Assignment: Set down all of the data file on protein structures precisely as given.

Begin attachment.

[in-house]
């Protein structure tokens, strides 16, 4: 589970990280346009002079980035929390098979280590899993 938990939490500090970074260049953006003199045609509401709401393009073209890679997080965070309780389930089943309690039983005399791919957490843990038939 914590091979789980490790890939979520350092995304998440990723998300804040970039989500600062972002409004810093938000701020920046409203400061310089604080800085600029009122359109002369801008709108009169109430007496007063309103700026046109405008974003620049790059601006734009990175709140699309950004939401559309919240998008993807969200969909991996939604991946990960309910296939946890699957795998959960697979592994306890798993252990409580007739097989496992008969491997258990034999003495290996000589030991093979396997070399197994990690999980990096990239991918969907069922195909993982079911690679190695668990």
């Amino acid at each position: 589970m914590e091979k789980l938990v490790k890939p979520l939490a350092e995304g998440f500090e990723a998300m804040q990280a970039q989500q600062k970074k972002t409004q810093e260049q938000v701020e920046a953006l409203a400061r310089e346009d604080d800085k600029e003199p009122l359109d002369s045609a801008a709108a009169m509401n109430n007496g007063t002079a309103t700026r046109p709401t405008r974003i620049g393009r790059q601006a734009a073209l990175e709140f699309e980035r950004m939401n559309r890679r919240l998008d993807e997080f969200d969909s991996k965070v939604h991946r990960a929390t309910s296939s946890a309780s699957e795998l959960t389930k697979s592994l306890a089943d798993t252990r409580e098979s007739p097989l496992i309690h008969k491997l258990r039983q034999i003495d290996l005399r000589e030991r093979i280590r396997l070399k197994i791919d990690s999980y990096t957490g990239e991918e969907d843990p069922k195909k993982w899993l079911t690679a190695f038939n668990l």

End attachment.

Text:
[in-house]
């Protein structure tokens, strides 16, 4: 589970990280346009002079980035929390098979280590899993 938990939490500090970074260049953006003199045609509401709401393009073209890679997080965070309780389930089943309690039983005399791919957490843990038939 914590091979789980490790890939979520350092995304998440990723998300804040970039989500600062972002409004810093938000701020920046409203400061310089604080800085600029009122359109002369801008709108009169109430007496007063309103700026046109405008974003620049790059601006734009990175709140699309950004939401559309919240998008993807969200969909991996939604991946990960309910296939946890699957795998959960697979592994306890798993252990409580007739097989496992008969491997258990034999003495290996000589030991093979396997070399197994990690999980990096990239991918969907069922195909993982079911690679190695668990």
């Amino acid at each position: 589970m914590e091979k789980l938990v490790k890939p979520l939490a350092e995304g998440f500090e990723a998300m804040q990280a970039q989500q600062k970074k972002t409004q810093e260049q938000v701020e920046a953006l409203a400061r310089e346009d604080d800085k600029e003199p009122l359109d002369s045609a801008a709108a009169m509401n109430n007496g007063t002079a309103t700026r046109p709401t405008r974003i620049g393009r790059q601006a734009a073209l990175e709140f699309e980035r950004m939401n559309r890679r919240l998008d993807e997080f969200d969909s991996k965070v939604h991946r990960a929390t309910s296939s946890a309780s699957e795998l959960t389930k697979s592994l306890a089943d798993t252990r409580e098979s007739p097989l496992i309690h008969k491997l258990r039983q034999i003495d290996l005399r000589e030991r093979i280590r396997l070399k197994i791919d990690s999980y990096t957490g990239e991918e969907d843990p069922k195909k993982w899993l079911t690679a190695f038939n668990l």